R–Realistic: Have considered resources and time restraints? Do you believe the goal can be accomplished?
T–Tangible: What measurements have been set? How will things look and feel when the goal is met?
The idea “What is in it for ME” is very important. Write down what benefits YOU will obtain in achieving your goals.

“Overcome” Write down obstacles to you achieving each of your goals and the solutions you are going to use to overcome the obstacles.
Become an “Action Jackson” by setting specific action steps for achieving your goals with dates of accomplishments.
“Celebrate” Create tracking mechanisms to determine your progress and rewards for your success.
This process will take time but the benefits will be astounding.

Time Management

The second area to develop for progress in sales is in the area of time management. I would recommend two initial steps for success.

First: Monthly Planning

Set aside time at the end of each month (at least an hour) to plan the next month. Block time to work on your sales goals for the next month. Document your appointments and time blocking on your monthly calendar. Track your monthly progress.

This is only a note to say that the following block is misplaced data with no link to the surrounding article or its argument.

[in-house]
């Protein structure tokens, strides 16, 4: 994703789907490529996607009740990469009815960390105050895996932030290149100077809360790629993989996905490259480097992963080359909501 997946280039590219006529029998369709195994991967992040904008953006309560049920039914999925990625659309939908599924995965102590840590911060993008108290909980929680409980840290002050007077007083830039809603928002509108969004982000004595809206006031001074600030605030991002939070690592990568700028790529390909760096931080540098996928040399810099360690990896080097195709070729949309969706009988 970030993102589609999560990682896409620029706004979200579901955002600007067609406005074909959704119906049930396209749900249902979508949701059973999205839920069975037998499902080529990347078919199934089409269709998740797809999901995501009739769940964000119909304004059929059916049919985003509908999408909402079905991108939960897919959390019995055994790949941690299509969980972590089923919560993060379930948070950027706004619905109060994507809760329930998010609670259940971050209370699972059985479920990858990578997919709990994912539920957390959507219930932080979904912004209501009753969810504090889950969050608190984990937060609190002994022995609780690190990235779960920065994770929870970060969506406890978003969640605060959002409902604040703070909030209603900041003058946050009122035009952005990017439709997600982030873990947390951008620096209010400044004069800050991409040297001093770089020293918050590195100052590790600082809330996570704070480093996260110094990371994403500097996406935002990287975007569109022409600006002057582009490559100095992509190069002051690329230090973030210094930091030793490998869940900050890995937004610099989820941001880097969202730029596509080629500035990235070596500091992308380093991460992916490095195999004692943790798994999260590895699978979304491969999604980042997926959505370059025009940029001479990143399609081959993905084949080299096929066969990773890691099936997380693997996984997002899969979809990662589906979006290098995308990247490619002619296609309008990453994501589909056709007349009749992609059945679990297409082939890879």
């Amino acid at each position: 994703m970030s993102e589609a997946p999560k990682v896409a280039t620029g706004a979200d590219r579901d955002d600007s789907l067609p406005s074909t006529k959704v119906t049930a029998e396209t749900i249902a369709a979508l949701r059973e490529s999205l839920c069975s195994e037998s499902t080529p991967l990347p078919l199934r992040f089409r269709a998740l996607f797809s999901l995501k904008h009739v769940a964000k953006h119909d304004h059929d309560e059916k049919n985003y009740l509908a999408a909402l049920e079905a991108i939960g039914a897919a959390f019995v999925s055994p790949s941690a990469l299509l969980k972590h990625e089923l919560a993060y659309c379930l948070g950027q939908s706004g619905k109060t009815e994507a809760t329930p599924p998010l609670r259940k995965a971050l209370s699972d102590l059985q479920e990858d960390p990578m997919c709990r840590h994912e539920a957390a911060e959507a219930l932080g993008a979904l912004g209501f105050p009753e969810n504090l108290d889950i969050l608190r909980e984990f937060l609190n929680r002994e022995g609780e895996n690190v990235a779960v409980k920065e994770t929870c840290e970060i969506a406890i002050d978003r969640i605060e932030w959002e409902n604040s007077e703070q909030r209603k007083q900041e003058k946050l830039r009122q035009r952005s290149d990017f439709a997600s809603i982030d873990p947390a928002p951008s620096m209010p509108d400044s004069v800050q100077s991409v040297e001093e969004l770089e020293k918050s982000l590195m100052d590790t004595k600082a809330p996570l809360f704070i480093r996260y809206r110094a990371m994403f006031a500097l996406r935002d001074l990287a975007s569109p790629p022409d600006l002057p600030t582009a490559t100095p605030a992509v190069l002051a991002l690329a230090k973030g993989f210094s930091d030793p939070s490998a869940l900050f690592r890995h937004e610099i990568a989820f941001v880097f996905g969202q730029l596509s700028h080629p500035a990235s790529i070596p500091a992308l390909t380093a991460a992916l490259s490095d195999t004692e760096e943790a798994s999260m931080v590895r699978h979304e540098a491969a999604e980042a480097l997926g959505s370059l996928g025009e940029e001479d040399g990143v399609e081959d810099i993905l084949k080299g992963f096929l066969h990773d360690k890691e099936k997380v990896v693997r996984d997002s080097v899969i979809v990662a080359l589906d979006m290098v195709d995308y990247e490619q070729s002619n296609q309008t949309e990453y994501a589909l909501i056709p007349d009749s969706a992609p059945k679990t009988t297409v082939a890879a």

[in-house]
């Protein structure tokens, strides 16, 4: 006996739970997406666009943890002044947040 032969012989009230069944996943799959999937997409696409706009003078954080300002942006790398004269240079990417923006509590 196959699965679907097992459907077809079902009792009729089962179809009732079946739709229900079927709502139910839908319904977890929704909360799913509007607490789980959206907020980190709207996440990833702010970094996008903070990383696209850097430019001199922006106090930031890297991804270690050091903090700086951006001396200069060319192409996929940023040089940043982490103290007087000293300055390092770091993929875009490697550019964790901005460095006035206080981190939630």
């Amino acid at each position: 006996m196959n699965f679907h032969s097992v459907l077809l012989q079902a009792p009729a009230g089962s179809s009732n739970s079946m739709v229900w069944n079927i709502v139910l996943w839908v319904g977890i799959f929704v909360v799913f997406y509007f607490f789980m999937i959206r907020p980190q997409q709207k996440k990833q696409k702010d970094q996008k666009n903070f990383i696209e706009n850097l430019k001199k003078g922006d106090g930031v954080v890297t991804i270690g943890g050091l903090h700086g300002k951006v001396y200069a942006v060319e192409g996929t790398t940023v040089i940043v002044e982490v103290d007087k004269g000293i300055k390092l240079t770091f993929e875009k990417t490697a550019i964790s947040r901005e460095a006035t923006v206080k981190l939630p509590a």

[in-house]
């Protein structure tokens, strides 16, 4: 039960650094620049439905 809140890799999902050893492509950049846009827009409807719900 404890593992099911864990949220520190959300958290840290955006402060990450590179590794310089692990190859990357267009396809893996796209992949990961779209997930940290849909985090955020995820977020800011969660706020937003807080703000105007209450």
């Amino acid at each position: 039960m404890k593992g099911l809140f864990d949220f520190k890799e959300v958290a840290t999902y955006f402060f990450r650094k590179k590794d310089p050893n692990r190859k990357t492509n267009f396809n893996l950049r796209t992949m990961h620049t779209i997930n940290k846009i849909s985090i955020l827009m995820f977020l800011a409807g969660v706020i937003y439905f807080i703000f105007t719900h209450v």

Second: Daily Planning

Take 10 to 15 minutes to plan your day. This should be done the night before. Transfer all appointments, commitments, and blocked time to you daily list. Close out each day, record your accomplishments, track results, and celebrate success.

To quote Zig Zigler: “I believe you can get everything in life you want if you help enough other people get what they want.”

New Assessment

Saturday, January 13th, 2007

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Announcement!! Bill Conner Consultant has a new assessment tool from HRDQ. Selling Skills Inventory. Do you want to know if you are selling to your prospects in the “Relationship Mode”? This assessment will let you know your selling aptitude and enable you to learn your selling skills strengths and weaknesses and then learn how to promote your positives and correct your negative skills!!

To learn more, contact Bill Conner, Business Consultant.